Apple isn’t in talks with Twitter about investing in the operator of a micro-blogging service, according to two sources familiar with the matter.
The companies were in discussions more than a year ago and talks ended without an agreement, said one of the sources, who asked not to be named because the deliberations were private.
The two had held talks in recent months about Apple making an investment in the hundreds of millions of dollars, the New York Times reported last Friday. The deal would have valued Twitter at more than $10 billion (€8 billion), it said.
Representatives from Cupertino, California-based Apple and San Francisco-based Twitter declined to comment. Twitter, while still smaller than online competitors Google and Facebook expects to generate at least $1 billion in sales in 2014, sources have said.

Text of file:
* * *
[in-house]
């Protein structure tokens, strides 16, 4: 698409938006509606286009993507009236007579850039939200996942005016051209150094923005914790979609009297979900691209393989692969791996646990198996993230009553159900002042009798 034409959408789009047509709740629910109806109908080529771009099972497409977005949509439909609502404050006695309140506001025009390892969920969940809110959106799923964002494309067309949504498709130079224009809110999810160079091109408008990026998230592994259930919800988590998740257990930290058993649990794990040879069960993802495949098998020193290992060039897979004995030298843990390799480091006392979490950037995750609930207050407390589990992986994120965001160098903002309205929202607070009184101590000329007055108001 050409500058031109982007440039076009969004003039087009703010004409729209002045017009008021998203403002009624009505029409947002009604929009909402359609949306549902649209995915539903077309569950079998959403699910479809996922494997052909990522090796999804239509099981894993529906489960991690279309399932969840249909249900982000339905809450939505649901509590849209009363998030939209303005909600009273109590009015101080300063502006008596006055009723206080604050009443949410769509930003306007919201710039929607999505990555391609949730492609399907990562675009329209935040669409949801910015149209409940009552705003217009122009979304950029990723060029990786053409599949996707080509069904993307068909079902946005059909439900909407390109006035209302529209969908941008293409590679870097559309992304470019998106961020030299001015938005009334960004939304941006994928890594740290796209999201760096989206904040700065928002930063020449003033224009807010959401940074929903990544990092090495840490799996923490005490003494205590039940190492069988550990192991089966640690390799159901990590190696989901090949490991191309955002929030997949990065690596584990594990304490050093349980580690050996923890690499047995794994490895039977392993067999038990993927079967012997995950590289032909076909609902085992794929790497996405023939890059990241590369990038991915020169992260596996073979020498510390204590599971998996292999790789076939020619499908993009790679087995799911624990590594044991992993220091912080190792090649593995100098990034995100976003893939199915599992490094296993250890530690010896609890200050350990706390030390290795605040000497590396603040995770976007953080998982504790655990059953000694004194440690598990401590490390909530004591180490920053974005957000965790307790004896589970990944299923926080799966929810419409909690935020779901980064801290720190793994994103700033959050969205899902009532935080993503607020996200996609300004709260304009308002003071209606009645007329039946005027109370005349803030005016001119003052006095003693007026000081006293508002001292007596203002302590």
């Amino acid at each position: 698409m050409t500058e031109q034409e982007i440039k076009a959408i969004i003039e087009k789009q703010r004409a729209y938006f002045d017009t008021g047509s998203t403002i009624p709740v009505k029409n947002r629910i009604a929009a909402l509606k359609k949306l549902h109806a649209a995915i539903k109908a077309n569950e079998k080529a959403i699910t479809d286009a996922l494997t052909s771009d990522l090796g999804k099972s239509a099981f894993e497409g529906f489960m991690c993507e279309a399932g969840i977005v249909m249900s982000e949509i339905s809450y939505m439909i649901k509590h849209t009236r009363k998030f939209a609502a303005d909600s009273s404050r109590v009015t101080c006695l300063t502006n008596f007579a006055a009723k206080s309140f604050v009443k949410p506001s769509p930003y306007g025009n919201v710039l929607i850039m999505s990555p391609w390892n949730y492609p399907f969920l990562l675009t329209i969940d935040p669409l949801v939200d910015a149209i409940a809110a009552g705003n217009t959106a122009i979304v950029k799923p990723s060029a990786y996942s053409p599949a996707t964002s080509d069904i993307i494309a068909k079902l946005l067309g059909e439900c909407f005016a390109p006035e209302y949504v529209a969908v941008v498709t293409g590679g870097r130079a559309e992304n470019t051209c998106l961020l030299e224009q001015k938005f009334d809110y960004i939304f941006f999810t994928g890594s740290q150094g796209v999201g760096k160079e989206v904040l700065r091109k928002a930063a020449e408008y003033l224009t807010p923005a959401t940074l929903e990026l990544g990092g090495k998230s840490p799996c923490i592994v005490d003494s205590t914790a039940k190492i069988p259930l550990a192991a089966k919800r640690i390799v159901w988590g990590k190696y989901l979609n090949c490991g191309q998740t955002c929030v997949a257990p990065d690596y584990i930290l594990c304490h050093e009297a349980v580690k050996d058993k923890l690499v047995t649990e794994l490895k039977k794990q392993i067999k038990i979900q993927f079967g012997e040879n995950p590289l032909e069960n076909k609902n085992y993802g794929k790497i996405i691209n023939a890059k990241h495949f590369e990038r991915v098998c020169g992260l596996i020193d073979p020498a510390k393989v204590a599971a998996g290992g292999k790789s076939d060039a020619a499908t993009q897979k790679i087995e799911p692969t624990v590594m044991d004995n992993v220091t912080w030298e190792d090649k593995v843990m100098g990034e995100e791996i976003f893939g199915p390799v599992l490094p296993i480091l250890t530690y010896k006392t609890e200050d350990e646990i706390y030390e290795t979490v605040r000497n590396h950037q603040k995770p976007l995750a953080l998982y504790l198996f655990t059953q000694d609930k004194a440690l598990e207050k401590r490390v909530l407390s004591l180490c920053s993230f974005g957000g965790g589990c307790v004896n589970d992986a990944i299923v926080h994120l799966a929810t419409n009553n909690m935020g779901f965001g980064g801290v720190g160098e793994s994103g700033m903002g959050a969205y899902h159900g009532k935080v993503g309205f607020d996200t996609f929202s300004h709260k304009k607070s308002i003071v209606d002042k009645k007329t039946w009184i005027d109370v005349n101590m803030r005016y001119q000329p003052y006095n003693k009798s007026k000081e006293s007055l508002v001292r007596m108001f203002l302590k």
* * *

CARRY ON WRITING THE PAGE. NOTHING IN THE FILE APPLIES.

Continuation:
Researchers at EMarketer have said that in 2014 Twitter’s advertising sales, which account for almost all its revenue, will rise to $540 million from $139.5 million last year. The company doesn’t release sales figures.
Twitter has stepped up a campaign to induce marketers to devote more of their advertising budgets to its service, which lets users post messages of no more than 140 characters to followers.
Twitter, which unveiled its first advertising offering in 2010, has recently expanded mobile-advertising services.
Apple’s latest version of the operating system for Mac desktops and notebooks, called Mountain Lion, adds direct support for Twitter, making it easier for users to share their comments and content directly.
Apple’s profit and sales fell short of analysts’ projections for only the second time since 2003 as customers held off on iPhone purchases while waiting for a new model to be introduced later in the year. Net income climbed 21 per cent to $8.82 billion, or $9.32 a share, in the period that ended June 30, Apple said . Sales rose 23 per cent to $35 billion.
Analysts had predicted profit of $10.37 a share on revenues of $37.2 billion, the average of estimates compiled by Bloomberg.
Apple outgrew its closest technology-industry peers, but the company’s sales climbed at the slowest pace since mid-2009.